The repercussions of the new coronavirus are becoming more severe worldwide and scientists are working hard to understand exactly how this virus works and where it originated.
Even though experts don’t have all the answers yet, they now understand how the virus is structured and that it is zoonotic (spread from animals to humans). They know enough to put the conspiracy theory that it was designed in a lab to rest.
Has this coronavirus been around all along?
A new study suggests an interesting scenario, which is that the virus may have been circulating harmlessly in humans all along.
"It is possible that a progenitor of SARS-CoV-2 jumped into humans, acquiring [new genomic features] through adaptation during undetected human-to-human transmission," the research team wrote in the study, published in the journal Nature.
According to the researchers, seven prominent coronaviruses did the rounds over years and are known to infect humans and cause illness. Three of them – the SARS coronavirus from 2003 (SARS-CoV), the Middle East Respiratory Syndrome coronavirus (MERS-CoV) and the new coronavirus (SARS-CoV-2) – are known to cause severe respiratory symptoms and can be fatal, whereas HKU1, NL63, OC43 and 229E are associated with mild symptoms, similar to the common cold.
What the research entailed
The research team used a comparative analysis of genomic data to discover more about the origin of the new coronavirus.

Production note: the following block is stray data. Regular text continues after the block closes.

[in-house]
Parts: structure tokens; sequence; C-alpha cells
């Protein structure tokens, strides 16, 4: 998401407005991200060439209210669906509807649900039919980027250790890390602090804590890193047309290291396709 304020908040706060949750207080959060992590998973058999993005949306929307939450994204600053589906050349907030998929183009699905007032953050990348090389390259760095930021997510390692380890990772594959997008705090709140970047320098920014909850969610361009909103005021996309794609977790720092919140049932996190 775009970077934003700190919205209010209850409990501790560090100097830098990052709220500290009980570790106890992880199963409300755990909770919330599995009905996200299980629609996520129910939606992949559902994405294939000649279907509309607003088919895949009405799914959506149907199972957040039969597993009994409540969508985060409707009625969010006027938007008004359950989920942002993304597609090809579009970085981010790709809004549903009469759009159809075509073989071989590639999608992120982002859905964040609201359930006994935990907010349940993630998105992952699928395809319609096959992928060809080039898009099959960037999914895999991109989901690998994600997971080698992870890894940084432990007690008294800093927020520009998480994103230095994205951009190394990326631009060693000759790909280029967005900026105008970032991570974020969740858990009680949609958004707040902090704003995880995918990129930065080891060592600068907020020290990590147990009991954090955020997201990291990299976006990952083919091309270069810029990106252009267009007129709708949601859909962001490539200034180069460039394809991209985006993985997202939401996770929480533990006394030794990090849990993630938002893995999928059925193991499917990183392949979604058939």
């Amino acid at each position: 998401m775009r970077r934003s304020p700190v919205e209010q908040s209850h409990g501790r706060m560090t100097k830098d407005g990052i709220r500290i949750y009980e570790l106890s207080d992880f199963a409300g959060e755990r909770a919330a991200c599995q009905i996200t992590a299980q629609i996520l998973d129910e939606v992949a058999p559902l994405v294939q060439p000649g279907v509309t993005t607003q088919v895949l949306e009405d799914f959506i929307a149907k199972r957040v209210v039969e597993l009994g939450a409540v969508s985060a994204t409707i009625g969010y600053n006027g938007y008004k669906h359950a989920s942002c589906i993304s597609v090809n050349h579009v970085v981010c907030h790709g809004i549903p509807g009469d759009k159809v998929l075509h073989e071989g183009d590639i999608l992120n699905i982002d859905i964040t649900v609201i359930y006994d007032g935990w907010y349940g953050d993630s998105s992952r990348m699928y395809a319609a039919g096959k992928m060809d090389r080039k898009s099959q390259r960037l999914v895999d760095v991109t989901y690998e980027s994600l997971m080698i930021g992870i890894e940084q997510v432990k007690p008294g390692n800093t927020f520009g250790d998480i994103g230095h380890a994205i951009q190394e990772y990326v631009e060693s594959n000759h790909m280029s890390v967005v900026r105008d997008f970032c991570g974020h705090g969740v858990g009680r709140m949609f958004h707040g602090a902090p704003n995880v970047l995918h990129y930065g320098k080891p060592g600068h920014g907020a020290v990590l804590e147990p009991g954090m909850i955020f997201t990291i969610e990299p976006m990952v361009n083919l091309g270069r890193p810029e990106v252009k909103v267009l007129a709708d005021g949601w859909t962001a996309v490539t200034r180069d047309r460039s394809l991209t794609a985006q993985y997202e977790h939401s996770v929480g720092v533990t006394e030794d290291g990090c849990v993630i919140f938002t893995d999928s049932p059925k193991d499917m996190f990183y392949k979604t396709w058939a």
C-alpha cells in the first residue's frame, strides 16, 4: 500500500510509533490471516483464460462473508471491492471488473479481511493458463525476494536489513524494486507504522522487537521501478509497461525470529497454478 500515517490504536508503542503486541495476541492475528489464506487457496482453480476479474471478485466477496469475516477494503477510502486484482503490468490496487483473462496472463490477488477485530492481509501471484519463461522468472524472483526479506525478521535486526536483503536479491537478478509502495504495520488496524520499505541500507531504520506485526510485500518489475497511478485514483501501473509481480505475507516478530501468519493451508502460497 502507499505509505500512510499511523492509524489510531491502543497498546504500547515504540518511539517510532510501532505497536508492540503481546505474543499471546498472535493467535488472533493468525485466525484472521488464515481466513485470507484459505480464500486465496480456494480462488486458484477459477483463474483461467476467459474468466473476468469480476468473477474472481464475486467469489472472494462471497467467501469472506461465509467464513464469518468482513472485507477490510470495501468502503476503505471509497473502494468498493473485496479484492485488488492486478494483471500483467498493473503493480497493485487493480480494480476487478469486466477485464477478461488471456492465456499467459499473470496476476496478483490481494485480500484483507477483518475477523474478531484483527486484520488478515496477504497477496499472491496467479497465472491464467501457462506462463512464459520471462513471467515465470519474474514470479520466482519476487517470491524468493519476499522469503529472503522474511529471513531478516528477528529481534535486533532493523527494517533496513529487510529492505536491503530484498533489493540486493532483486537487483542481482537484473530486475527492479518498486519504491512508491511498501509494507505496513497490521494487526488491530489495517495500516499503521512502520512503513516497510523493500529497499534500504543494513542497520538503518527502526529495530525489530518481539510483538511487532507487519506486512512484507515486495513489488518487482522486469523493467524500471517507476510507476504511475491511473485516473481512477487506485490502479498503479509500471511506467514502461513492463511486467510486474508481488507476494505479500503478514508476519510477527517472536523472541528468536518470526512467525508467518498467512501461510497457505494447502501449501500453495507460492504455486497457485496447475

From the noticeable features named in the study, the researchers saw that the spikes of the virus were so successful binding to human cells, it had to be caused by natural selection – and could definitely not be a feature of a new lab-created virus.
Researchers have also posed the hypothesis that this natural selection must have occurred in humans over a period of time. Yes, it originated in an animal host, but the natural selection occurred after the virus was transferred from animal to human (even though scientists are still not 100% clear in which species the zoonotic virus originated).
According to Francis Collins, director of the National Institute of Health in the United States, the crossing from animal to human happened long before the virus became capable of making a human sick. Then, after years of gradual evolutionary changes, the virus gained the ability to spread from one human to another and cause severe illness.
What does this mean for further research?
Scientists are not yet sure if their hypotheses are correct, but the features of the virus bust all conspiracy theories about it being a man-made disease.
In the meantime, research is delving deeper into the structure and origin of the virus day by day, which could mean that a vaccine is in the pipeline.